Wilcox v. Maricopa County – 6/2/2014

June 4, 2014

Ninth Circuit Holds That Federal Privilege Law Governs the Admissibility of Evidence of an Alleged Settlement of Federal Claims Reached During Mediation of Those Claims.

Maricopa County Supervisor Mary Rose Wilcox, along with her husband, sued the Maricopa County Sheriff, County Attorney, and others for civil-rights violations in connection with their retaliatory investigation and criminal indictment of her.  The day before the County Attorney was disbarred for related conduct, the Wilcoxes and the County agreed to settle their claims, which included federal claims and related state-law claims.  The settlement was reached with the assistance of a retired judge, who was acting as a mediator.  The County later repudiated the settlement, and the Wilcoxes moved to enforce the agreement.  After an evidentiary hearing, the district court concluded that there was an enforceable settlement agreement.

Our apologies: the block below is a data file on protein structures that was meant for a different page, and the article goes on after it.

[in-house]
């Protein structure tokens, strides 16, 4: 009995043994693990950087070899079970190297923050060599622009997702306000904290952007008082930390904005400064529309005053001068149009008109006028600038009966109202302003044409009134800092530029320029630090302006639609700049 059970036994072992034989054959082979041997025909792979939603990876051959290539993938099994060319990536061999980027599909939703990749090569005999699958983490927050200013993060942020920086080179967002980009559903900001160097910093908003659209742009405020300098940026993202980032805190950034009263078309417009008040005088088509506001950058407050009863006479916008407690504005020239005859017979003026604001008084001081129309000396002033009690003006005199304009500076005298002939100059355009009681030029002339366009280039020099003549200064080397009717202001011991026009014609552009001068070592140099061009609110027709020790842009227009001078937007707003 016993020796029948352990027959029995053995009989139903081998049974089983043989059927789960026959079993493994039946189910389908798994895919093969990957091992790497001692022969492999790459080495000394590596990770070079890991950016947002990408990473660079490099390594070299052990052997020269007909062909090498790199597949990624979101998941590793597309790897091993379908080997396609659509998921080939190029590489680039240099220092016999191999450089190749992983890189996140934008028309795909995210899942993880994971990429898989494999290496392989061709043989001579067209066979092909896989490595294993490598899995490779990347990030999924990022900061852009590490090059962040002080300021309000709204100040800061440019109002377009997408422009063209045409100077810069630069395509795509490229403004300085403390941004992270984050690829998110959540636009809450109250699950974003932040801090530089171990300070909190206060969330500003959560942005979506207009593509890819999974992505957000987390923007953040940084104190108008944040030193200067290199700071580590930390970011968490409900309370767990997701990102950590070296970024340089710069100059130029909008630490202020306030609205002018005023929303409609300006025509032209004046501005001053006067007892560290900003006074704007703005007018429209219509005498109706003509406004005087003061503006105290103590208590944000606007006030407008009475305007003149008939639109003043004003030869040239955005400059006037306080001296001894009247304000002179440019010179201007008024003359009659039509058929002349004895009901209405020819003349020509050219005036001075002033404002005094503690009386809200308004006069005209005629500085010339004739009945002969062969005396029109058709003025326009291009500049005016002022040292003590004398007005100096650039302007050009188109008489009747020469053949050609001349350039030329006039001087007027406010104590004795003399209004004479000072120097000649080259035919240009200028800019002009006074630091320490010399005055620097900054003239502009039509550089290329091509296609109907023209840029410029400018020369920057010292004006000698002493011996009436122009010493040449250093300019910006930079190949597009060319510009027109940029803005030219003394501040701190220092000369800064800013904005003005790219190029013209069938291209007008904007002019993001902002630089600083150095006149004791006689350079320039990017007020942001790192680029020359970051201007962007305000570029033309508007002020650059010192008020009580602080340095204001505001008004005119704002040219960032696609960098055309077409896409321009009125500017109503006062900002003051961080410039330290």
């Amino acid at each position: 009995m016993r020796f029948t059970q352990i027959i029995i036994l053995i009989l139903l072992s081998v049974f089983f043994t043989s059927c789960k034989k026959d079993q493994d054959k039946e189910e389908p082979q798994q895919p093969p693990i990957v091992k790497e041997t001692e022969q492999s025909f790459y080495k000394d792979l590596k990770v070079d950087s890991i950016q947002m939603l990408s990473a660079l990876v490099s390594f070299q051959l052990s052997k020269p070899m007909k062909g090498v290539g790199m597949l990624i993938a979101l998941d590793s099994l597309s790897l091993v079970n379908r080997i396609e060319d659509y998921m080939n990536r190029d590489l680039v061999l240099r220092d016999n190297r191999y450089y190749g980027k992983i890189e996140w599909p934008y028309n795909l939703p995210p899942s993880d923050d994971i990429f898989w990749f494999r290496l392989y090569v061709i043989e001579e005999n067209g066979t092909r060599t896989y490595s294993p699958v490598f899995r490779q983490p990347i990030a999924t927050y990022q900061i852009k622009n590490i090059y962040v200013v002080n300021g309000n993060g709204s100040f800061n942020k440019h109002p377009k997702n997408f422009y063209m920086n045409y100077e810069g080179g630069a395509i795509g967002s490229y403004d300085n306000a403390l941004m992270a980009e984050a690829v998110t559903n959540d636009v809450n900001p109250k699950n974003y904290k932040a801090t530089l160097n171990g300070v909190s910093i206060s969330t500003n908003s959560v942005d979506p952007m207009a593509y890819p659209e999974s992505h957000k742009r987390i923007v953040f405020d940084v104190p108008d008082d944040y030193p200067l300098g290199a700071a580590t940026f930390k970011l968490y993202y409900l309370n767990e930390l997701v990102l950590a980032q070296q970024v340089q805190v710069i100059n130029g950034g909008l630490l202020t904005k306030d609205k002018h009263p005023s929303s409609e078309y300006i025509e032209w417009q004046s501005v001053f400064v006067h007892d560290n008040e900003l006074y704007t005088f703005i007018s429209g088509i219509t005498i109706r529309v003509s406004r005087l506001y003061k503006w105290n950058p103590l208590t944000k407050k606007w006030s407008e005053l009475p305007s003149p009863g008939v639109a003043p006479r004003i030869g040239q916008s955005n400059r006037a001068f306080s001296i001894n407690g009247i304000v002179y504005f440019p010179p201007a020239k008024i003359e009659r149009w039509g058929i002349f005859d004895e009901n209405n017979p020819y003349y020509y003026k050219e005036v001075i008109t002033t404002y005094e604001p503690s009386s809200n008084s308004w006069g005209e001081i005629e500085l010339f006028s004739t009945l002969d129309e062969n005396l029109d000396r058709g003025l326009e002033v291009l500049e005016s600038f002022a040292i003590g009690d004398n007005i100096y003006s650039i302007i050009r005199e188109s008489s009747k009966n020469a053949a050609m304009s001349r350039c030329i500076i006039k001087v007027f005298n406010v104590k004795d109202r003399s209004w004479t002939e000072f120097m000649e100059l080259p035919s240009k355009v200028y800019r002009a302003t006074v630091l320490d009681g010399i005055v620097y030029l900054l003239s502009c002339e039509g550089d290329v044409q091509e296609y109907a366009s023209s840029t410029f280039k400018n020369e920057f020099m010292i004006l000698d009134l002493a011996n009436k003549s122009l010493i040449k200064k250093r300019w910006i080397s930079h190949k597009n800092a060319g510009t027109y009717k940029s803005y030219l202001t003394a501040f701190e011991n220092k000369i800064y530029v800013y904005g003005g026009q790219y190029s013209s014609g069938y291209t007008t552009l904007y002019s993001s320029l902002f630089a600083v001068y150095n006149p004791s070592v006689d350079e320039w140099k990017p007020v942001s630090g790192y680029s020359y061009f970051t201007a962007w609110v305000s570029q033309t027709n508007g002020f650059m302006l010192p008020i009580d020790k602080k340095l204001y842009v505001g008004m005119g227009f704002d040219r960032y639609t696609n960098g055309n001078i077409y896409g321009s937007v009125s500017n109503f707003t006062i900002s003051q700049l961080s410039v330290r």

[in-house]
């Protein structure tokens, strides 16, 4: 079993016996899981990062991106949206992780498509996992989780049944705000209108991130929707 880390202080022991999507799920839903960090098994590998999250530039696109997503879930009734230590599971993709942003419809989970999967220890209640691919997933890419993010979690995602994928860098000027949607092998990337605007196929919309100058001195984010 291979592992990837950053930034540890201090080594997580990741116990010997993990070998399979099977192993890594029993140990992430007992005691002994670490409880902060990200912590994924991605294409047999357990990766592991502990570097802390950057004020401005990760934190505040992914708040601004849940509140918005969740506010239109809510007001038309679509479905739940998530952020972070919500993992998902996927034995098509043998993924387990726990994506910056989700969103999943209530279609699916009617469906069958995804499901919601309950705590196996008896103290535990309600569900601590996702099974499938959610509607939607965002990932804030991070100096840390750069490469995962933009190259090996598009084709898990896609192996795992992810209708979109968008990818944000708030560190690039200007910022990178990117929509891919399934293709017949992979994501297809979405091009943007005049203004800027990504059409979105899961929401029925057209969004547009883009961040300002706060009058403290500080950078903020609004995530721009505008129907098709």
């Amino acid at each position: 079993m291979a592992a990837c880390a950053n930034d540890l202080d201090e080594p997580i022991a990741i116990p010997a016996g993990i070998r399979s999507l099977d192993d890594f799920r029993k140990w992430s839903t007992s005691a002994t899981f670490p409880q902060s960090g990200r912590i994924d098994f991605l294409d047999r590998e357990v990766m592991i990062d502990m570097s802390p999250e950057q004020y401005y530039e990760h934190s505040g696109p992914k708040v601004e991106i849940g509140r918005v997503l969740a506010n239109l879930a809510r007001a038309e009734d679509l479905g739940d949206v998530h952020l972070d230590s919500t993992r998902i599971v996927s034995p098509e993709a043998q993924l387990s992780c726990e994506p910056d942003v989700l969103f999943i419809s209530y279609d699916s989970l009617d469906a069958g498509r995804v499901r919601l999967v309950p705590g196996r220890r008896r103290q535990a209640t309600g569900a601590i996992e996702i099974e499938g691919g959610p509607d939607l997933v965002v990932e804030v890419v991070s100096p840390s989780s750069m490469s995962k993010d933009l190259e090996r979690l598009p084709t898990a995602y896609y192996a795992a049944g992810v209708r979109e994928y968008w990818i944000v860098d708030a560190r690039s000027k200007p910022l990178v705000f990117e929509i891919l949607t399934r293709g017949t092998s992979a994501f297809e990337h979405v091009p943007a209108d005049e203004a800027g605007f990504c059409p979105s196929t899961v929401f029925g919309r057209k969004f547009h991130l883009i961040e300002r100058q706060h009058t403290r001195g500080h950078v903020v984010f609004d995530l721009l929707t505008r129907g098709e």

On appeal, the County argued, among other things, that the district court considered evidence that should have been precluded by Arizona’s mediation privilege. The Ninth Circuit disagreed and affirmed the district court.  The Ninth Circuit held that federal privilege law governs a situation like this when a complaint includes, and the same evidence governs, federal- and state-law claims.  The court also concluded that the County had waived any argument—by failing to raise it—that the contested evidence should have been precluded under federal privilege law.

Disclosure:  Osborn Maledon represented plaintiffs Mary Rose and Earl Wilcox during proceedings before the district court and the Ninth Circuit.